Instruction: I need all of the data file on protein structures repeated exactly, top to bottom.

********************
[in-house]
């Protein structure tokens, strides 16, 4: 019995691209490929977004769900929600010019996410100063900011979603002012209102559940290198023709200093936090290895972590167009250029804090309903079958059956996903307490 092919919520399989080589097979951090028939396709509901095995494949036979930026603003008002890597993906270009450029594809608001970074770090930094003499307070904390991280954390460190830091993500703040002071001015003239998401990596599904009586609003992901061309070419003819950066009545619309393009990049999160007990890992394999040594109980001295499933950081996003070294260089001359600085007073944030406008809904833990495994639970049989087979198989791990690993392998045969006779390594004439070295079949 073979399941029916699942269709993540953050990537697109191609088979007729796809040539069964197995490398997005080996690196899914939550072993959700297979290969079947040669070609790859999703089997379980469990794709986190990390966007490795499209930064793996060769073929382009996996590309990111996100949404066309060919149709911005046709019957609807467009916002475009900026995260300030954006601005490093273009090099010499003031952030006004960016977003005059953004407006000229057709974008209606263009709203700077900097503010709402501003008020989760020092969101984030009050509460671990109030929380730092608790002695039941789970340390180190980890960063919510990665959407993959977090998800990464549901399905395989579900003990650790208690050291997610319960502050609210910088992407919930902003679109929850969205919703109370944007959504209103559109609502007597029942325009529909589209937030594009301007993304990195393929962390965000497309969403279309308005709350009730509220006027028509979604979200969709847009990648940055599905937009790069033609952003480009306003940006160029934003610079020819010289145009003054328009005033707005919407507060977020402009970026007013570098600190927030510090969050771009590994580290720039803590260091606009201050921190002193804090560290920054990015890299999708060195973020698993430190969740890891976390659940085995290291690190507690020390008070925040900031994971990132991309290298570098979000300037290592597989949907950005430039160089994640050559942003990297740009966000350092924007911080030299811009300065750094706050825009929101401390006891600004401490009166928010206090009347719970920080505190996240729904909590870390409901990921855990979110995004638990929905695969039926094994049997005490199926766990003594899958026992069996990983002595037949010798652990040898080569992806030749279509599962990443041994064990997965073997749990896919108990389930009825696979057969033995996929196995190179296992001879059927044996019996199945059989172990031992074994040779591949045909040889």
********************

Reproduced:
[in-house]
């Protein structure tokens, strides 16, 4: 019995691209490929977004769900929600010019996410100063900011979603002012209102559940290198023709200093936090290895972590167009250029804090309903079958059956996903307490 092919919520399989080589097979951090028939396709509901095995494949036979930026603003008002890597993906270009450029594809608001970074770090930094003499307070904390991280954390460190830091993500703040002071001015003239998401990596599904009586609003992901061309070419003819950066009545619309393009990049999160007990890992394999040594109980001295499933950081996003070294260089001359600085007073944030406008809904833990495994639970049989087979198989791990690993392998045969006779390594004439070295079949 073979399941029916699942269709993540953050990537697109191609088979007729796809040539069964197995490398997005080996690196899914939550072993959700297979290969079947040669070609790859999703089997379980469990794709986190990390966007490795499209930064793996060769073929382009996996590309990111996100949404066309060919149709911005046709019957609807467009916002475009900026995260300030954006601005490093273009090099010499003031952030006004960016977003005059953004407006000229057709974008209606263009709203700077900097503010709402501003008020989760020092969101984030009050509460671990109030929380730092608790002695039941789970340390180190980890960063919510990665959407993959977090998800990464549901399905395989579900003990650790208690050291997610319960502050609210910088992407919930902003679109929850969205919703109370944007959504209103559109609502007597029942325009529909589209937030594009301007993304990195393929962390965000497309969403279309308005709350009730509220006027028509979604979200969709847009990648940055599905937009790069033609952003480009306003940006160029934003610079020819010289145009003054328009005033707005919407507060977020402009970026007013570098600190927030510090969050771009590994580290720039803590260091606009201050921190002193804090560290920054990015890299999708060195973020698993430190969740890891976390659940085995290291690190507690020390008070925040900031994971990132991309290298570098979000300037290592597989949907950005430039160089994640050559942003990297740009966000350092924007911080030299811009300065750094706050825009929101401390006891600004401490009166928010206090009347719970920080505190996240729904909590870390409901990921855990979110995004638990929905695969039926094994049997005490199926766990003594899958026992069996990983002595037949010798652990040898080569992806030749279509599962990443041994064990997965073997749990896919108990389930009825696979057969033995996929196995190179296992001879059927044996019996199945059989172990031992074994040779591949045909040889």